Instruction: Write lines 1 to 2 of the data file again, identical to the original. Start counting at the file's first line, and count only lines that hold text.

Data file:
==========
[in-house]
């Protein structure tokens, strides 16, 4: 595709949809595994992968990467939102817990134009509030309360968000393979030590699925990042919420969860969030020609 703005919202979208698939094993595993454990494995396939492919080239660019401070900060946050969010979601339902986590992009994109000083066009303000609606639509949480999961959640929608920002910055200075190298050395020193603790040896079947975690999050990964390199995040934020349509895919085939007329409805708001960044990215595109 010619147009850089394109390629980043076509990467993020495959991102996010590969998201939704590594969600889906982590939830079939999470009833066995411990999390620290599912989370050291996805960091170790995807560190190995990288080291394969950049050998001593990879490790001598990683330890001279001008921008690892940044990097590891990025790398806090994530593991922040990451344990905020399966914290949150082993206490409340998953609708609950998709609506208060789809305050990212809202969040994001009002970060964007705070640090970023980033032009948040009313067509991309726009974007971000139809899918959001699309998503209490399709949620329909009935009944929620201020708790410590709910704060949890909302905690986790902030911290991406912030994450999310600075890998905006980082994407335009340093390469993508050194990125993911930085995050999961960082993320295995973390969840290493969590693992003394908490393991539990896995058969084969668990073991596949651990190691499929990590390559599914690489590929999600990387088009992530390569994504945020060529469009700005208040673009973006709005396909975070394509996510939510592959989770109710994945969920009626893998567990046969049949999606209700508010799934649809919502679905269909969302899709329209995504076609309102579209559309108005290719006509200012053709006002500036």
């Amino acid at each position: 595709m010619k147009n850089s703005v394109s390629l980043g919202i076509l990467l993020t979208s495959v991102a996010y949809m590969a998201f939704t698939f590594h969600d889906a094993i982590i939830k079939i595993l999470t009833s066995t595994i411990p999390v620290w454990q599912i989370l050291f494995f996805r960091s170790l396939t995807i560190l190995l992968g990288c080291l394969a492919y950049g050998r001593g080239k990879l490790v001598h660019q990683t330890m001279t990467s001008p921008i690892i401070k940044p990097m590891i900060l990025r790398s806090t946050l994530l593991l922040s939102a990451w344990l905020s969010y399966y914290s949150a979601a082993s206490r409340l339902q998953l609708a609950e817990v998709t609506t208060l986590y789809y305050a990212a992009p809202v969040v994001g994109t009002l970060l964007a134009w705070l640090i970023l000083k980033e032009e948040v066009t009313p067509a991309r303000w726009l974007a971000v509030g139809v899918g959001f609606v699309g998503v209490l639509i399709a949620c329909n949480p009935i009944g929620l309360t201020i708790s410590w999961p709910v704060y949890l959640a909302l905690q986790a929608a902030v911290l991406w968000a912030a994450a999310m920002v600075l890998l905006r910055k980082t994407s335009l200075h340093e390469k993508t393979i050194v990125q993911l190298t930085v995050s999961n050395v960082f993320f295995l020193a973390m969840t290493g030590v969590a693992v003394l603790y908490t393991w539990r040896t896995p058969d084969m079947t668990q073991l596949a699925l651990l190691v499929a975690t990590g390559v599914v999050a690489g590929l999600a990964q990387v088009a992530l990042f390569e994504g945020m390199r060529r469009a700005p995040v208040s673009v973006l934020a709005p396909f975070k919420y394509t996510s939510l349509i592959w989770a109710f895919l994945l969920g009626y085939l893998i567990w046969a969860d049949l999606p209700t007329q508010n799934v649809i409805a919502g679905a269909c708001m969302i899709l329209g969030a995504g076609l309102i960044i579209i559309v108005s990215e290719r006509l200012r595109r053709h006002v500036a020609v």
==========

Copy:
[in-house]
């Protein structure tokens, strides 16, 4: 595709949809595994992968990467939102817990134009509030309360968000393979030590699925990042919420969860969030020609 703005919202979208698939094993595993454990494995396939492919080239660019401070900060946050969010979601339902986590992009994109000083066009303000609606639509949480999961959640929608920002910055200075190298050395020193603790040896079947975690999050990964390199995040934020349509895919085939007329409805708001960044990215595109 010619147009850089394109390629980043076509990467993020495959991102996010590969998201939704590594969600889906982590939830079939999470009833066995411990999390620290599912989370050291996805960091170790995807560190190995990288080291394969950049050998001593990879490790001598990683330890001279001008921008690892940044990097590891990025790398806090994530593991922040990451344990905020399966914290949150082993206490409340998953609708609950998709609506208060789809305050990212809202969040994001009002970060964007705070640090970023980033032009948040009313067509991309726009974007971000139809899918959001699309998503209490399709949620329909009935009944929620201020708790410590709910704060949890909302905690986790902030911290991406912030994450999310600075890998905006980082994407335009340093390469993508050194990125993911930085995050999961960082993320295995973390969840290493969590693992003394908490393991539990896995058969084969668990073991596949651990190691499929990590390559599914690489590929999600990387088009992530390569994504945020060529469009700005208040673009973006709005396909975070394509996510939510592959989770109710994945969920009626893998567990046969049949999606209700508010799934649809919502679905269909969302899709329209995504076609309102579209559309108005290719006509200012053709006002500036």